Helping a Senior After the Loss of a Spouse
October 5, 2022
Knowing someone is nearing the end of life doesn’t make it any easier to let go. For seniors, the death of a spouse is often the loss of someone they’ve spent a lifetime with. To be suddenly alone is one of the most traumatic experiences in our lives. Often, there’s relief that a loved one is no longer suffering, but what do you do next? Will this next phase of life be a lonely ones?
If you know a senior going through this change, you may be afraid you don’t know them well enough to reach out. But that may be precisely what they need. The following can help you be there for a friend or neighbor who is grieving.
Lend a Hand
Seniors deal with the reality of mortality every day, but that doesn’t make it any easier to manage grief when they lose their partner. It’s normal for a surviving spouse to suffer intense feelings of depression, but be on the lookout for signs of severe depression or isolation. If your grieving friend or neighbor isn’t terribly active, it may be difficult to tell if the sense of isolation has turned into something more serious, so check in on them regularly. It wouldn’t be inappropriate to mention therapy. Older Americans are less likely to go to therapy and may have biases against it, so bringing it up and talking about the good it can do might be doing them a big favor.
Understand that your grieving friend may also be struggling in other ways. If their spouse managed a large aspect of their lives, like finances or their home’s upkeep, the widow or widower may feel overwhelmed by these unknowns. Offer to help them go through their bills and paperwork, and contact the financial institutions to get updated information and to tell them of the recent loss.
You may feel like inquiring about finances or therapy is outside of your role, but politely offering your help is never a bad thing. It’s likely that the bereaved’s extended family will come to town for a week or two before and after the funeral, but there’s often a limit to how long they can stay. Even if your offers are met with rejection or even anger, remember that may be the grief and fear and not the person themselves. Simply offer and see where things go.
Don't Let Them Grieve Alone
After a period of grief, it’s a good idea to check in and make sure that your friend is taking care of themself. It iseasy to become lost in the isolation and numbness of grief. While the feelings of loss never go away, it doesbecome easier to deal with over time. The period of mourning can vary, but it shouldn’t continue indefinitely. If you’re not sure where that line between healthy grieving and severe depression lies, use these questions to get a better sense of your friend’s mental well-being:
- Ask about their family. Are they getting support?
- Have they thought about a bereaved support group?
- Have they been eating right? What kind of meals do they have each day?
- Would they like to adopt a pet or a companion animal?
- Is there somewhere they can volunteer that they’d enjoy?
- Would a low-stress, part-time job be good for them?
Don’t be alarmed if they are resistant to these questions and suggestions at first, but if they continue to avoid engaging with others you may want to seek help from other friends or from their family members. In the meantime, be patient and do what you can, like offering to drive the bereaved to appointments or by picking up some items for them from the store.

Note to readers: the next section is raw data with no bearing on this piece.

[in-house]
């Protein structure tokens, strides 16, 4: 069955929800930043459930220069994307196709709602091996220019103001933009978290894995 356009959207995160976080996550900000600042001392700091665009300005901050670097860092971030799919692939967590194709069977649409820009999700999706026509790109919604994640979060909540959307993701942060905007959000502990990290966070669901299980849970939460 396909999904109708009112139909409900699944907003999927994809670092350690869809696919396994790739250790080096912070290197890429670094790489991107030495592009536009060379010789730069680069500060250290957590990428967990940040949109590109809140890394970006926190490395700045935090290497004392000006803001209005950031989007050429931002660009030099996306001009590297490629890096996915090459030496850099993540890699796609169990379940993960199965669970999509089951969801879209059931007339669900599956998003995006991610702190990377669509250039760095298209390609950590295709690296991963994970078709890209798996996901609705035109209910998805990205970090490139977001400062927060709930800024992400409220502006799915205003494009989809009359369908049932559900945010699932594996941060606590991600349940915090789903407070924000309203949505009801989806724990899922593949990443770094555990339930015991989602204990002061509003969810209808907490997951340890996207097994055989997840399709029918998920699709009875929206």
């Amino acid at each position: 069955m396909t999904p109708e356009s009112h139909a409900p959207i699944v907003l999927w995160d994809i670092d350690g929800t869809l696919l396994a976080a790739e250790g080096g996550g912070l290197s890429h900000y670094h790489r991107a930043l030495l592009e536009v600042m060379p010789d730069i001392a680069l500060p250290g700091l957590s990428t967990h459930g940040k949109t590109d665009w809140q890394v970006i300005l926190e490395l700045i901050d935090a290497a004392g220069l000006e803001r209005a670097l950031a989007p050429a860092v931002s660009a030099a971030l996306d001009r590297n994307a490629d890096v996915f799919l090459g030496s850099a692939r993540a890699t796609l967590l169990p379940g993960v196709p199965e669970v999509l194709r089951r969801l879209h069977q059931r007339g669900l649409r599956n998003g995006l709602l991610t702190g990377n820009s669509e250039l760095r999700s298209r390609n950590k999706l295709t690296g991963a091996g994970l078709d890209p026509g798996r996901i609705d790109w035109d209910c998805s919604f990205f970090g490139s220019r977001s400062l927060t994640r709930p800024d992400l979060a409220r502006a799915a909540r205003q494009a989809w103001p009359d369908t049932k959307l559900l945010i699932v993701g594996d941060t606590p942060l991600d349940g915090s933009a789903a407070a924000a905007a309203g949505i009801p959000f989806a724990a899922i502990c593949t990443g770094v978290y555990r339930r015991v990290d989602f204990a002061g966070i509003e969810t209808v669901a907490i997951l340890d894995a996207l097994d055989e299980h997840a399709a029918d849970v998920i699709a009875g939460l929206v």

When they seem ready, help your friend reconnect with friends. If they were involved in a church or social group, encourage them to attend a service or reach out to a few members for lunch. Or perhaps they would like to reconnect with some friends from the good ole days. In this case, use an online directory to search for old friends from high school. Simply enter their names, graduation years, and the school, and your friend will likely find the names of many familiar people with whom they’re eager to reconnect.
Help Them Remember
Losing someone with whom you shared a life can leave the widow or widower with mixed emotions. Try not to make assumptions about how they feel or even who their spouse was to them, as not all relationships are happy ones. Let the bereaved talk through their memories and emotions in their own way. There may be things the newly widowed enjoys about being alone, but they may be afraid or reluctant to admit these positives out of guilt or fear of judgment. Do your best to listen without judgment and without interjections. Watch their body language, and just be open to what they have to say. Listen to their version of their spouse to get a sense of that person, and suggest some ways you could honor them together. You could donate to a charity in their honor or set up a scholarship.
Help Them Move On
Even if you weren’t close with your grieving friend before, your presence and support has likely brought you much closer. You have helped them through what could well be the most emotionally difficult moment in their life. As they move forward to become the person they will need to be in this new phase of life, you will get to see them flourish and grow. You may also see them struggle, but they will know you are there when they have need. And you may have, in fact, learned a few things from the bereaved along the way. Some of our journeys through life may be difficult, but they are made easier through friendships like the one you have created.
Hal Salazar created Elders.Today to lend a helping hand to seniors via carefully curated resources. Hal is newly retired, and as he embarked on planning and preparing for his golden years, he realized there was a lot of information to keep up with so he started gathering it all on his website to help out his fellow seniors.